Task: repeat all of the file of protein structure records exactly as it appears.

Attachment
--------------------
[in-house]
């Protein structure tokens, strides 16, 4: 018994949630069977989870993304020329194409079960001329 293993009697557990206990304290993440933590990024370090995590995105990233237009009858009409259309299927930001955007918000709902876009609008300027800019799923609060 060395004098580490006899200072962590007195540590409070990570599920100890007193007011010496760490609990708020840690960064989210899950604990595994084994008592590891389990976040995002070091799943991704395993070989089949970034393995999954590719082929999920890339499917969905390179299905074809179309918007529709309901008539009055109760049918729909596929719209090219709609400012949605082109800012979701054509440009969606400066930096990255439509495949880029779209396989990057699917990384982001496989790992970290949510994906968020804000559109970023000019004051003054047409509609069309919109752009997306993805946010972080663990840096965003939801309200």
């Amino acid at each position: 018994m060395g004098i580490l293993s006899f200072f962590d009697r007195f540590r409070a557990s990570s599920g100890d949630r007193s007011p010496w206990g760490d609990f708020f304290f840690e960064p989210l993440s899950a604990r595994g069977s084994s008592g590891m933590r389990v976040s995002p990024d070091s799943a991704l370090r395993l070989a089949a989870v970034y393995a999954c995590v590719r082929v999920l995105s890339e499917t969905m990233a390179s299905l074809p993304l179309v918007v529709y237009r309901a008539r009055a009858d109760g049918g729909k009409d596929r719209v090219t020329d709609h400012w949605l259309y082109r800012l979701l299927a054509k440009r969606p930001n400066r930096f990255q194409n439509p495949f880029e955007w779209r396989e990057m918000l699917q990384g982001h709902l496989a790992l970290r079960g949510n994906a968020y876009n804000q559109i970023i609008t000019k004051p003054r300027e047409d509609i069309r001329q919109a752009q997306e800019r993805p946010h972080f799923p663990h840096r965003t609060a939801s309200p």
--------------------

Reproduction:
[in-house]
């Protein structure tokens, strides 16, 4: 018994949630069977989870993304020329194409079960001329 293993009697557990206990304290993440933590990024370090995590995105990233237009009858009409259309299927930001955007918000709902876009609008300027800019799923609060 060395004098580490006899200072962590007195540590409070990570599920100890007193007011010496760490609990708020840690960064989210899950604990595994084994008592590891389990976040995002070091799943991704395993070989089949970034393995999954590719082929999920890339499917969905390179299905074809179309918007529709309901008539009055109760049918729909596929719209090219709609400012949605082109800012979701054509440009969606400066930096990255439509495949880029779209396989990057699917990384982001496989790992970290949510994906968020804000559109970023000019004051003054047409509609069309919109752009997306993805946010972080663990840096965003939801309200």
């Amino acid at each position: 018994m060395g004098i580490l293993s006899f200072f962590d009697r007195f540590r409070a557990s990570s599920g100890d949630r007193s007011p010496w206990g760490d609990f708020f304290f840690e960064p989210l993440s899950a604990r595994g069977s084994s008592g590891m933590r389990v976040s995002p990024d070091s799943a991704l370090r395993l070989a089949a989870v970034y393995a999954c995590v590719r082929v999920l995105s890339e499917t969905m990233a390179s299905l074809p993304l179309v918007v529709y237009r309901a008539r009055a009858d109760g049918g729909k009409d596929r719209v090219t020329d709609h400012w949605l259309y082109r800012l979701l299927a054509k440009r969606p930001n400066r930096f990255q194409n439509p495949f880029e955007w779209r396989e990057m918000l699917q990384g982001h709902l496989a790992l970290r079960g949510n994906a968020y876009n804000q559109i970023i609008t000019k004051p003054r300027e047409d509609i069309r001329q919109a752009q997306e800019r993805p946010h972080f799923p663990h840096r965003t609060a939801s309200p």